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Monday, September 25, 2023


How long will it take to get the year-make-model car I want?

Answer: The length of time it takes is inversely proportional to the price you're willing to pay and how particular you are about the color and accessories. This has always been true, but it's more pronounced today due to the scarcity of higher demand cars. A clue is that if a dealer has none, or very few, cars with the year, make, model, and accessories you want, the price, including junk fees, addendums, and dealer-installed accessories, will be significantly above the MSRP. Some manufacturers are building inventories, but the top-selling vehicles are still in short supply. Cars are less expensive now than they were a year ago and are likely to be cheaper next year.

Should I lease or buy?

Answer: My rule of thumb is to buy, though there are exceptions. I advocate buying because leasing typically costs more. Leasing can be more complicated than buying, and complex transactions often favor the seller. Leasing involves numerous variables like lease factor, residual value, inception fee, termination fee, capitalized cost, lease term, and purchase option price. Dealers can exploit any of these to increase their profit, often without the buyer realizing. In contrast, when you buy a car, the primary variable is the price. Once you ascertain the true out-the-door price, you can compare and opt for the best deal. Electric vehicles are an exception. Those that qualify for the government's investment tax credits can be cheaper to lease.

Should I buy a combustion engine, hybrid, or EV vehicle?

Answer: I'd recommend a hybrid. Hybrid technology is mature, efficient, and reliable. Toyota introduced the Prius, the pioneering hybrid, in December 1997. Other manufacturers eventually adopted the technology, leading to increased production and reduced prices. Unless I had a strong preference for a combustion-only vehicle, I'd opt for the hybrid. It may cost more upfront, but the operational costs are lower, and the performance is often better.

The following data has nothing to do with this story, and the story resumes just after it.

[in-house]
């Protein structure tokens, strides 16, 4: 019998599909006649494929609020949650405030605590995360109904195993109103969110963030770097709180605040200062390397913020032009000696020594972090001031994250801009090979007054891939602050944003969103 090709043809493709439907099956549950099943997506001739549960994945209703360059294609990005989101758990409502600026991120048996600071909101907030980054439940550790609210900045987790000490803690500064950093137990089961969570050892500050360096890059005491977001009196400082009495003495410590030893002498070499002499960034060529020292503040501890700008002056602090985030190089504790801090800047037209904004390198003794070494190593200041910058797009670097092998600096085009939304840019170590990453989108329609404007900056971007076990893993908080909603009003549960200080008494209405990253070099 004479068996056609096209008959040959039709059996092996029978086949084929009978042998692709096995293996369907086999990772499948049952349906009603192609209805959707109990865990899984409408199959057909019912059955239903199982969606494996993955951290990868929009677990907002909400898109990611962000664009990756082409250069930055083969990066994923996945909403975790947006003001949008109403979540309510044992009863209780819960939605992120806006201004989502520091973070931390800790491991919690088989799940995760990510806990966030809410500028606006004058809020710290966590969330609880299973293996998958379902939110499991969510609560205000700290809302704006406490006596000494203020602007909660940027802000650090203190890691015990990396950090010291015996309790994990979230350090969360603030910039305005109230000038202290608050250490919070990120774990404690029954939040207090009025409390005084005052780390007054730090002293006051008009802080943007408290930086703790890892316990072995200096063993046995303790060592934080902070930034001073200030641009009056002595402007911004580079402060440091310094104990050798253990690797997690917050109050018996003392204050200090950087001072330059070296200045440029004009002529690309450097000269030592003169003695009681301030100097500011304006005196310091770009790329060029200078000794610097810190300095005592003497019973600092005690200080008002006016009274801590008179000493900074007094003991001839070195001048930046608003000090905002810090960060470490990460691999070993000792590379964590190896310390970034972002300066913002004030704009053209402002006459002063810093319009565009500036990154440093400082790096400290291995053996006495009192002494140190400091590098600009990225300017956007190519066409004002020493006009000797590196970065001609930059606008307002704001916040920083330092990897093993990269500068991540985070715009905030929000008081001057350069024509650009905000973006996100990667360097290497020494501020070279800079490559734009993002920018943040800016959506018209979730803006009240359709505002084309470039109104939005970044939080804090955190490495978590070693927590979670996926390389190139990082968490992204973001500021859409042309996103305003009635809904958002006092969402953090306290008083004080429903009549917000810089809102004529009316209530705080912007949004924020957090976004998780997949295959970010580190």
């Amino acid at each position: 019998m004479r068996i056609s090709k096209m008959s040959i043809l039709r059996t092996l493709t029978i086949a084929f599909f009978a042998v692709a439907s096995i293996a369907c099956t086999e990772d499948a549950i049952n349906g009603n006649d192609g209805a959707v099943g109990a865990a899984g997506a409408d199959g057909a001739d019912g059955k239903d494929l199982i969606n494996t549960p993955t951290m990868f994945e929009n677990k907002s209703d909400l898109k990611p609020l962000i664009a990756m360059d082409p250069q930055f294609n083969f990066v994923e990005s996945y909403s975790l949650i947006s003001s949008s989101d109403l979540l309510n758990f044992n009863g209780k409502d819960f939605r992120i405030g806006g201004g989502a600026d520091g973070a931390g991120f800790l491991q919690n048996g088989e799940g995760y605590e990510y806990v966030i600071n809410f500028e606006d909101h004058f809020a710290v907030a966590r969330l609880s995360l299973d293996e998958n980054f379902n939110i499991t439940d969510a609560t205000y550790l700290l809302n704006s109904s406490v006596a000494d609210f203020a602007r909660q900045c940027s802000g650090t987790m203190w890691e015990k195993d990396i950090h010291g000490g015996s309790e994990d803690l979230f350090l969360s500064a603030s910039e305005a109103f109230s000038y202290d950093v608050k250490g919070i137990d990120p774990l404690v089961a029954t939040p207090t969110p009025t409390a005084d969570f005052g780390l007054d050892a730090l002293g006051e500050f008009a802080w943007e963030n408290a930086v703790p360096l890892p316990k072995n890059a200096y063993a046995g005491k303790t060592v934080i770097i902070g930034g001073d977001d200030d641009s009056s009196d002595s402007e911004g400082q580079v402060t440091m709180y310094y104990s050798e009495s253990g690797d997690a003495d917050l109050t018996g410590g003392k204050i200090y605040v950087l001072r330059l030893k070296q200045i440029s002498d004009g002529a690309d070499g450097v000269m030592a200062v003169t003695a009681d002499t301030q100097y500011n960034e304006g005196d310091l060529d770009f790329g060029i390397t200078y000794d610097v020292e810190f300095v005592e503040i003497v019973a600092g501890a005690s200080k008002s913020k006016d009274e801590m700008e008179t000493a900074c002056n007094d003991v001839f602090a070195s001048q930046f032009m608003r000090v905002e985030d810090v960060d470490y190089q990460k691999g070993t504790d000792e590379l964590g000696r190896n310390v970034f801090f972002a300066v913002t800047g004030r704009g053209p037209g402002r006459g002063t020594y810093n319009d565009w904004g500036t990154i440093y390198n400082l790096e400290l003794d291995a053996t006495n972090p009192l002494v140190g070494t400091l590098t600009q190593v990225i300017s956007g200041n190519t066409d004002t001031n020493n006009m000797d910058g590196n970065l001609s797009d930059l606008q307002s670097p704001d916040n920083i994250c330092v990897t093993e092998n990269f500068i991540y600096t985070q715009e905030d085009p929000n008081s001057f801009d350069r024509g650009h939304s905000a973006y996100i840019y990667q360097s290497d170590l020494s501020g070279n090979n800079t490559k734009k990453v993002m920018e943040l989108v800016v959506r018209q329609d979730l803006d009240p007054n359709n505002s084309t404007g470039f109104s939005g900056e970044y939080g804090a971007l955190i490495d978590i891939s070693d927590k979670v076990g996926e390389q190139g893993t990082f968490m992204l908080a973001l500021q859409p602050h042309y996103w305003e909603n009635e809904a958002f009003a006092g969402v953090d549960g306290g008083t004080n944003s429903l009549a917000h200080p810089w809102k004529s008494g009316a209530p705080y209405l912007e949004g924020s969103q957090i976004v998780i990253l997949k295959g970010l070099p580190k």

Should I buy an extended service contract (warranty)?

Answer: Generally, no. From a cost/benefit perspective, it often doesn't add up. If you pick a reliable car, the maintenance and repair costs are relatively low by historical standards. If you're concerned about a potential expensive repair, instead of buying an extended warranty ($1,000-$3,000+), consider investing that sum in bonds or equities. It's likely you'll use little to none of that investment for car repairs. If you feel the need for an extended warranty, review what's covered and, crucially, what isn't. REMEMBER, THERE IS NO SUCH THING AS A TRUE BUMPER-TO-BUMPER WARRANTY.

Should I finance my car or pay cash?

Answer: There's no definitive answer. But if you opt to finance, AVOID FINANCING THROUGH THE DEALER. Dealers often earn more from financing than from car sales. Secure a loan through your bank or credit union. The exception is if a car manufacturer offers special low rates as an alternative to a cash discount; you'll have to choose one. Another strategy: during negotiations, don't disclose to the dealer your intention to pay cash. Instead, imply you're considering dealer financing; this may help you secure a better deal, as the dealer might anticipate more profit through the financing.